Humpback whales have predators

Why do blue whales get so big?

Just krill - nothing else

Of all the furrow whale species still alive today, the blue whales are probably the most specialized. They eat krill and only krill - with very few exceptions. And that is the reason for their extraordinary size.

This specialization has it all. Krill can be found in abundance, but only in certain remote regions of the world's oceans where there is upwelling and where there is a polar climate. In order to find large quantities of krill, blue whales must be extremely mobile and have sufficient energy reserves to fall back on. The animals achieve both thanks to their enormous size, their slim body and their small, hydrodynamic swim fins. Due to their body shape, the blue whales move very energy-efficiently. They also draw energy from their thick layers of fat, the so-called bubble.

If the animals encounter krill, the prey is not an easy catch. A blue whale has to pounce on the swarm quickly and with an element of surprise. Some whales, such as the humpback whale, are able to outmaneuver the krill with their long fins. But blue whales are efficient long-distance swimmers and therefore less maneuverable. In order to grab as much krill as possible, a certain characteristic prevailed in the blue whale: It has a huge mouth, which is the result of a very large body. So it is once again the body size that made the animal successful.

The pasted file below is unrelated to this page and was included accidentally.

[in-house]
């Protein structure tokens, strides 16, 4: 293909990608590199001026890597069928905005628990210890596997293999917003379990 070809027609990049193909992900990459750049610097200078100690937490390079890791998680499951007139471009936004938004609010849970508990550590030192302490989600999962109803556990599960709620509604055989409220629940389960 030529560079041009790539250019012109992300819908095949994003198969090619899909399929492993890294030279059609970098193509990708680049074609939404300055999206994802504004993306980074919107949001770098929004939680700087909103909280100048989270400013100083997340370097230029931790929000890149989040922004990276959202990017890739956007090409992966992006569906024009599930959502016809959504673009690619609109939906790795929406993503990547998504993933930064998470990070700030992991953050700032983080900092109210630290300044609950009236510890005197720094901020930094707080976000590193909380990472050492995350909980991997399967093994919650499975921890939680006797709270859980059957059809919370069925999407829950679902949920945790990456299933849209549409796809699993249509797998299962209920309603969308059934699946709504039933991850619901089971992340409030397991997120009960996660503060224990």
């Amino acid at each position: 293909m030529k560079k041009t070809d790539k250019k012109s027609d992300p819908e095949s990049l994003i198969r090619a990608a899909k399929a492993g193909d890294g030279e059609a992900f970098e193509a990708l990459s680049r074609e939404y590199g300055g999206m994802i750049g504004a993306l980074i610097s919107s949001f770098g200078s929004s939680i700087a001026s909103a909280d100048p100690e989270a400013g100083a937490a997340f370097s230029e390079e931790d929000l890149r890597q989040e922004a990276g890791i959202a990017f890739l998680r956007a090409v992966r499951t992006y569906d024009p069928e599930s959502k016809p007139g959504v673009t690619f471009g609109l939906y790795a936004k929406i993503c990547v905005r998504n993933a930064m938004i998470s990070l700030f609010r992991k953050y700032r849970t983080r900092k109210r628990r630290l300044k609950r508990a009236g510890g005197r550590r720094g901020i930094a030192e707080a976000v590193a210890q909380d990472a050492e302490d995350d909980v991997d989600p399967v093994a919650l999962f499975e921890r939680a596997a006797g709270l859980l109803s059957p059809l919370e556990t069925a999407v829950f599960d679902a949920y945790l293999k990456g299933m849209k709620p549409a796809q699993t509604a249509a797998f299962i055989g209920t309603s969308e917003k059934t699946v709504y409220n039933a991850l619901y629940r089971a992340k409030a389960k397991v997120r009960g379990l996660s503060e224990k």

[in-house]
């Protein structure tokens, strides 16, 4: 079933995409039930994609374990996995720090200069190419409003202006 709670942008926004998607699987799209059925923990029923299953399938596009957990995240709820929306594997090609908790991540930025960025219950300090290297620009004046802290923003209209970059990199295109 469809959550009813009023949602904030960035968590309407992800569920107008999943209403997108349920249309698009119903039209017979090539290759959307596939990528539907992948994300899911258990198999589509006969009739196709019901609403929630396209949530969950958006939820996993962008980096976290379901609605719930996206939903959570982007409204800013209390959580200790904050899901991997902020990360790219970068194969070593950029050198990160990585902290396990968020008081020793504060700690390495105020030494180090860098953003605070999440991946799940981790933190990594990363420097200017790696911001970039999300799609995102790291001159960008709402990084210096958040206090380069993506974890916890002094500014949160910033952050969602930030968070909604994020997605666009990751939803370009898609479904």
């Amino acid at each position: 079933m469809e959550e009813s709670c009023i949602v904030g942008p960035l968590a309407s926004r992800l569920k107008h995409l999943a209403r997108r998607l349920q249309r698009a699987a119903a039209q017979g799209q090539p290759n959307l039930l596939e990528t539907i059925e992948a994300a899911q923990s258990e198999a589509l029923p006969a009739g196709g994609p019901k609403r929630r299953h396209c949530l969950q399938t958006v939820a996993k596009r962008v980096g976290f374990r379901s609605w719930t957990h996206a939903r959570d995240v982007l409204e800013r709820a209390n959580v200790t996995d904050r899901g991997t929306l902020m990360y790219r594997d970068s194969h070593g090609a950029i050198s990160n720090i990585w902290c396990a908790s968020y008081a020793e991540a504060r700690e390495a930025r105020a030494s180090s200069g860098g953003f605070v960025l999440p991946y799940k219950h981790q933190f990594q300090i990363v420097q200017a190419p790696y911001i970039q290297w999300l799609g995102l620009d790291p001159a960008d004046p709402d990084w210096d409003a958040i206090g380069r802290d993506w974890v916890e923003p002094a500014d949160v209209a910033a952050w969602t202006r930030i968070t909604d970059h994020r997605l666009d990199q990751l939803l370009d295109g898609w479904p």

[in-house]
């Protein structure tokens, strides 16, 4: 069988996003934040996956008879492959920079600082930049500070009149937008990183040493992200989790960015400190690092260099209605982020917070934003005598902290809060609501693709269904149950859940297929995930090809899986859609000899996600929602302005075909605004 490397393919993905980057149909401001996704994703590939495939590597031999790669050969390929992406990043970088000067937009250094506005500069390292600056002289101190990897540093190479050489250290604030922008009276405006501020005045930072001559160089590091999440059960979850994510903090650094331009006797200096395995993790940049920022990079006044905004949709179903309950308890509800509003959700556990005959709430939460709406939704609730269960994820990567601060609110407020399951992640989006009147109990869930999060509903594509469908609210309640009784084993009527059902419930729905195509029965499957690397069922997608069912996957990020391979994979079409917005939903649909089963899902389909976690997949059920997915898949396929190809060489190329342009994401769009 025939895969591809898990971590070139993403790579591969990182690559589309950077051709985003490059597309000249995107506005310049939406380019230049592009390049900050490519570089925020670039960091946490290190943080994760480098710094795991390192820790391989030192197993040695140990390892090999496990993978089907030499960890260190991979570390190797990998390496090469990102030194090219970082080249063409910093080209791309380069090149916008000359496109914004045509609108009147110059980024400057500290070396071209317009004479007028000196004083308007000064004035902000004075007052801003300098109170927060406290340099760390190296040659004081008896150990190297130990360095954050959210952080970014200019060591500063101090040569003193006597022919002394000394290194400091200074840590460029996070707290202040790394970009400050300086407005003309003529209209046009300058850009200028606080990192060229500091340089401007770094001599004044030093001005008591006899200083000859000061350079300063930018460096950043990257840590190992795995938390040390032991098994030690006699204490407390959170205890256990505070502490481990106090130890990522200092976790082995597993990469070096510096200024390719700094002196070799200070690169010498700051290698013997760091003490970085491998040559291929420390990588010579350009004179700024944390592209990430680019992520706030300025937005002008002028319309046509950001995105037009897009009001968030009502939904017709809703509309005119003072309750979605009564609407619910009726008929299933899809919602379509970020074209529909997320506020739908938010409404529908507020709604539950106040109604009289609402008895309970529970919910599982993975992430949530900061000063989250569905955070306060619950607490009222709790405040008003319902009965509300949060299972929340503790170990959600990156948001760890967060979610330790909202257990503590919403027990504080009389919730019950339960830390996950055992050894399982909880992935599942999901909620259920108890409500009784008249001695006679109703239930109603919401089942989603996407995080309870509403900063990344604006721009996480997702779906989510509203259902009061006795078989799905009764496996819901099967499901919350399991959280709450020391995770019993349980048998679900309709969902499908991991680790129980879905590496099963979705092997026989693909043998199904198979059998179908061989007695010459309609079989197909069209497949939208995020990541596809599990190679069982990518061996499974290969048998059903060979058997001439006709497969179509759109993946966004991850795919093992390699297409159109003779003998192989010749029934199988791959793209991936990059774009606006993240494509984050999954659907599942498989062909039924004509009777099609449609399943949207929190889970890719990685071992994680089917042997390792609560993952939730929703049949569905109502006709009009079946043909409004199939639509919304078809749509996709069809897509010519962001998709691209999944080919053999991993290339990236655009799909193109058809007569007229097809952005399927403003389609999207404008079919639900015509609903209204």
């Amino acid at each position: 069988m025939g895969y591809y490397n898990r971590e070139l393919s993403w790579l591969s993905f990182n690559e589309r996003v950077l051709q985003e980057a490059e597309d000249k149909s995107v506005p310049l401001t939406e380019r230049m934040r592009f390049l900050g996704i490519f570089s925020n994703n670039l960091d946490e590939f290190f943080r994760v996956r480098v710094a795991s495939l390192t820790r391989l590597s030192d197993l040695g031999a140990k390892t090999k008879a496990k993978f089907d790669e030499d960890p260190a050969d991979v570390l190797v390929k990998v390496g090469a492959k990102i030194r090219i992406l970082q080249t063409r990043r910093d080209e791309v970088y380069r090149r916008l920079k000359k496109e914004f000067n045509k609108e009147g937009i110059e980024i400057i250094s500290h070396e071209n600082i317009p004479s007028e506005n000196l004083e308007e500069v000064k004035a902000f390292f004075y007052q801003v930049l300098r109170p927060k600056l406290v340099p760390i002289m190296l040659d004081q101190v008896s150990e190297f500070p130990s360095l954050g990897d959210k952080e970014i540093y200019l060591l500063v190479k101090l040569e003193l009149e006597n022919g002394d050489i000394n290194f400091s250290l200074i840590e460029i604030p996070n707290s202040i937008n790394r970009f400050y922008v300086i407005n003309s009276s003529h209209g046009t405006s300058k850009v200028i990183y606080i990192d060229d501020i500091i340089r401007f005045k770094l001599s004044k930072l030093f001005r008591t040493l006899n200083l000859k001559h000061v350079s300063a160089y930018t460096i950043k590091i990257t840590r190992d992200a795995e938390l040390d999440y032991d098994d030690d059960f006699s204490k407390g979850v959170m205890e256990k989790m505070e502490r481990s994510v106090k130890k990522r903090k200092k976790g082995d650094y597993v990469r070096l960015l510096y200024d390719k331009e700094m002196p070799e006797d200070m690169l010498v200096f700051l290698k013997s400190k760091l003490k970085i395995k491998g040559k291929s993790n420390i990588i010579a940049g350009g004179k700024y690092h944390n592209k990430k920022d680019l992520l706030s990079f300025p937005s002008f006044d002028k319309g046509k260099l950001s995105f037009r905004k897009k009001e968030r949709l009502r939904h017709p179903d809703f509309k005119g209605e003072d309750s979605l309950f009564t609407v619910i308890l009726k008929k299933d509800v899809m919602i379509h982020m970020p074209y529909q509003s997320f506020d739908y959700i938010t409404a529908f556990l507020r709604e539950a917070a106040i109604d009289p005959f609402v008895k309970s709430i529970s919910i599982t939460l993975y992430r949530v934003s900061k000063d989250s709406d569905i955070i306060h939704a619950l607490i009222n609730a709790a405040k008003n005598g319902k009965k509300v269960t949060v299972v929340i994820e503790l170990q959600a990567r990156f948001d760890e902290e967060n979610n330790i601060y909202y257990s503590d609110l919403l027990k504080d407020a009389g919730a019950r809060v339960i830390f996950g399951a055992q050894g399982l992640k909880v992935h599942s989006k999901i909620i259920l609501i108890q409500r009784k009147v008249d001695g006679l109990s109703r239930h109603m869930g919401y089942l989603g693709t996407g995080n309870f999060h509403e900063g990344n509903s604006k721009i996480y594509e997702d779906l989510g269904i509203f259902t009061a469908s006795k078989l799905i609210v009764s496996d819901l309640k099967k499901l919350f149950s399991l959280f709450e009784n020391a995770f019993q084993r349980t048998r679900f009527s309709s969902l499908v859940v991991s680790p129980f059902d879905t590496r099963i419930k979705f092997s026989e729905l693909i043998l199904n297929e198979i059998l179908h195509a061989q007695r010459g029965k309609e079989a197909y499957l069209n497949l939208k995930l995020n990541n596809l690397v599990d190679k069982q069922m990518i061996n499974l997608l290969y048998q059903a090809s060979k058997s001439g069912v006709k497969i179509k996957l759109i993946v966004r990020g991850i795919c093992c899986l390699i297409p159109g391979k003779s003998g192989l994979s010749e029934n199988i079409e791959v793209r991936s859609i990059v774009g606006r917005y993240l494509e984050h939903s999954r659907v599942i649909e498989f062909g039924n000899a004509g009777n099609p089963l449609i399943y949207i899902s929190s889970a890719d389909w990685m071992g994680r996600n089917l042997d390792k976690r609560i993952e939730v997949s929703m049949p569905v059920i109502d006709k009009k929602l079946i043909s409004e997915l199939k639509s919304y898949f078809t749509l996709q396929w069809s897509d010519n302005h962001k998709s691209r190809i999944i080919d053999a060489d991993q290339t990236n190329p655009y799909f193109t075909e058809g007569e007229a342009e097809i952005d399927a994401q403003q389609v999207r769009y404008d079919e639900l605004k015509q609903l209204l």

Dozens of species have emerged and become extinct since the furrow whales developed filtering by mouth

But ecological specialization is a double-edged sword. Concentrating on a certain prey animal offers a certain food security, but it also makes the animals vulnerable. As soon as an ecosystem changes, it hits the specialists first and hardest. Because the more a predator settles on prey, the more difficult it becomes for him to adapt. But paradoxically, a predator seems to hunt more successfully if it specializes even more. In this way evolutionary selection goes in circles.

Blue whales are the epitome of this enigmatic specialization loop. To eat krill, they have evolved into long-distance swimmers at the expense of maneuverability. The body of the blue whale is very well suited for this. But if the mammals had to compete with the other furrow whales for other prey, they would lose out. The others swim more agile, so they can catch a lot more different prey and even need less energy to do so. The result: the blue whale is even more dependent on its specialization - and thus on krill.

The vicious circle of height

In addition, the body size determines the diet of the blue whale, but it also increases its energy consumption. A larger body needs more food, which is only found in a few places in the world's oceans. But in order to cover the long distances there, the body has to be big enough and be able to store enough energy. But a large whale needs more krill to survive ... The blue whale's strategy is therefore extremely vulnerable.